Gentrification is modern day segregation

House for sale near downtown Decatur surrounded by Highrise developments. Photo by Harry Wyman | The Signal

People have called Atlanta a “Black Mecca” since the 70s. It’s a diverse city where minorities can make a good living while thriving in their surroundings. 

However, a considerable threat has found its way into the diverse neighborhoods of Atlanta. This monster has come to force people out of their homes with jacked-up rent prices. 

Gentrification is the enemy of inclusion and diversity. It is causing growing segregation in our city. It is no longer legal, but those in power still uphold it.  

The powerful and wealthy are using gentrification as a tool to keep class division alive and well in our society. 

Considering the extensive research on the disadvantages that people in minority communities face in the housing market due to discriminatory practices, research has shown that gentrification affects the segregation of poor residents differently across racial and ethnic groups, especially when displacement is a factor. 

A Stanford University professor, Jackelyn Hwang, conducted a study and concluded that gentrification disproportionately affects minority communities. 

She claims that those in minority communities have fewer options for moving toward than their white counterparts. 

Hwang found that low-income residents who moved from neighborhoods that were not predominantly Black benefitted from gentrification by moving to more advantaged locations. Still, those moving from once primarily  Black areas did not see benefits.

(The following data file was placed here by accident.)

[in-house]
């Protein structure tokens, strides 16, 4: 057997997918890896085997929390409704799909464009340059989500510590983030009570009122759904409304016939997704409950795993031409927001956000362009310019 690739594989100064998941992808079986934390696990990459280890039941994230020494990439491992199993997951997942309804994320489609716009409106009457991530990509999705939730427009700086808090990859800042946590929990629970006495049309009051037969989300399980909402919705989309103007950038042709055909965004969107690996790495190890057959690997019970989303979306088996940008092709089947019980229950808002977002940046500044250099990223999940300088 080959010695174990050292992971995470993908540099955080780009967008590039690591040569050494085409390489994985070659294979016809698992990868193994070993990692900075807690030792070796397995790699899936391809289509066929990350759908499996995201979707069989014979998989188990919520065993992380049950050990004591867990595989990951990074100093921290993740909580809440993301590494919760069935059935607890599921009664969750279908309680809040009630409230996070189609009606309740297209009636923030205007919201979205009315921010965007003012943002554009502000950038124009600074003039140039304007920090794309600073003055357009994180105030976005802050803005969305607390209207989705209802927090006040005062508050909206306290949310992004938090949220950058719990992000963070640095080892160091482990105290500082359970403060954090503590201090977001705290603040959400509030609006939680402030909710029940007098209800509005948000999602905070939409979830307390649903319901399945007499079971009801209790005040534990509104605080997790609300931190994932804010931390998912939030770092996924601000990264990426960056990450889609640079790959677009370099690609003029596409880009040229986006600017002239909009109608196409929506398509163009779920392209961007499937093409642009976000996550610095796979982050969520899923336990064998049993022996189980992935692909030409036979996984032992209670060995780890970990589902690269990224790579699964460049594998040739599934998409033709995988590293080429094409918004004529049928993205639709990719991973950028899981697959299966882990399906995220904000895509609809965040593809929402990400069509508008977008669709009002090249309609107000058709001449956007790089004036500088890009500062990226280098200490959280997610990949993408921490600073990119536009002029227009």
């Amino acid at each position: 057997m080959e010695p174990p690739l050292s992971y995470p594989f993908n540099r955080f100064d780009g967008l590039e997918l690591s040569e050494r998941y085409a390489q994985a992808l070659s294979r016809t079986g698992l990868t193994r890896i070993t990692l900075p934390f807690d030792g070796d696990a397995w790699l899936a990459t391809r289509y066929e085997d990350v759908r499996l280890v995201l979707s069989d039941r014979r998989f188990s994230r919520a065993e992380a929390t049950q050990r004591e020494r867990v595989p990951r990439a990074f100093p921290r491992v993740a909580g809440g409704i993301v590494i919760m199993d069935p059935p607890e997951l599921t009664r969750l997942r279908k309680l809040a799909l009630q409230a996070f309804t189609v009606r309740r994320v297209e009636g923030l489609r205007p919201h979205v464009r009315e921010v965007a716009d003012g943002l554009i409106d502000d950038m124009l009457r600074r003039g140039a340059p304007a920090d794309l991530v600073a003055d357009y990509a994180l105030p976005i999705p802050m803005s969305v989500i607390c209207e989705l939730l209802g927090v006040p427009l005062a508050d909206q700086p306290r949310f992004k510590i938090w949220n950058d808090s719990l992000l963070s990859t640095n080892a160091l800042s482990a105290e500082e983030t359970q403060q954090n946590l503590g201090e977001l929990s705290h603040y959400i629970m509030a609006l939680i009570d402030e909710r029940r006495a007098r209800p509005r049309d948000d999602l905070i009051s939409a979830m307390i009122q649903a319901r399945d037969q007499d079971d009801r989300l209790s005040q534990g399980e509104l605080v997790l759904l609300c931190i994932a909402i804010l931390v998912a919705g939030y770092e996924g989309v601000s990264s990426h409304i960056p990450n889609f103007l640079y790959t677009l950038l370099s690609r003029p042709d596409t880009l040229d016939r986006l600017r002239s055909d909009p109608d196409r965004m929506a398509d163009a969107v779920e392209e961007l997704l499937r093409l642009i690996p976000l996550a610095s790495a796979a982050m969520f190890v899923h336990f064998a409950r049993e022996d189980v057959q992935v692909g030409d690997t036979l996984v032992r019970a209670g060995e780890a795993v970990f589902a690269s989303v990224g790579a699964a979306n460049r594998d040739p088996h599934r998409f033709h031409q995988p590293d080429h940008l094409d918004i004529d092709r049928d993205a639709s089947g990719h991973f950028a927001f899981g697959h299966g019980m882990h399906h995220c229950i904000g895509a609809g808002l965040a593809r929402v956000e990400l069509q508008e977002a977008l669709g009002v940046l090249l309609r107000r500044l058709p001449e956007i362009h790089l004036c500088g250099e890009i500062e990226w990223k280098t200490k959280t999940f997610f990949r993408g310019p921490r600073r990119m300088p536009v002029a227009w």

Her findings suggested far more constraints for the Black community when they have to move due to raised rent prices, leading them to move to a shrinking set of affordable yet disadvantaged neighborhoods within the city. 

As these remaining neighborhoods succumb to gentrification, it leaves minorities with little to no housing options.

A report done by Governing magazine showed Atlanta ranked fifth among US cities experiencing the most gentrification. It also found that more than 46% of its census tracts face gentrification. 

Nearly half of all Atlanta neighborhoods experienced a rapid increase in housing costs between 2000 and 2017. 

Approximately 13% of all low-income households in Atlanta are in neighborhoods at risk of, or already experiencing, gentrification and displacement.

“Atlanta is developing so fast that there is nowhere for the poor to go,” said Elisabeth Omilami, CEO of Hosea Helps, in an interview with The Guardian.

Lower-income, majority Black and Latinx areas along the Beltline are experiencing increasing housing costs, gentrification, and displacement. 

People of color are most likely to be kicked out of communities they have lived in for so long. There is a systematic problem. It may not be intentional racism, but it is racism nonetheless. 

We need to build a more inclusive society where diversity is welcomed instead of pushed away. Gentrification is a Master’s Tool, and as Audre Lorde would say, the master’s tools will never dismantle the master’s house.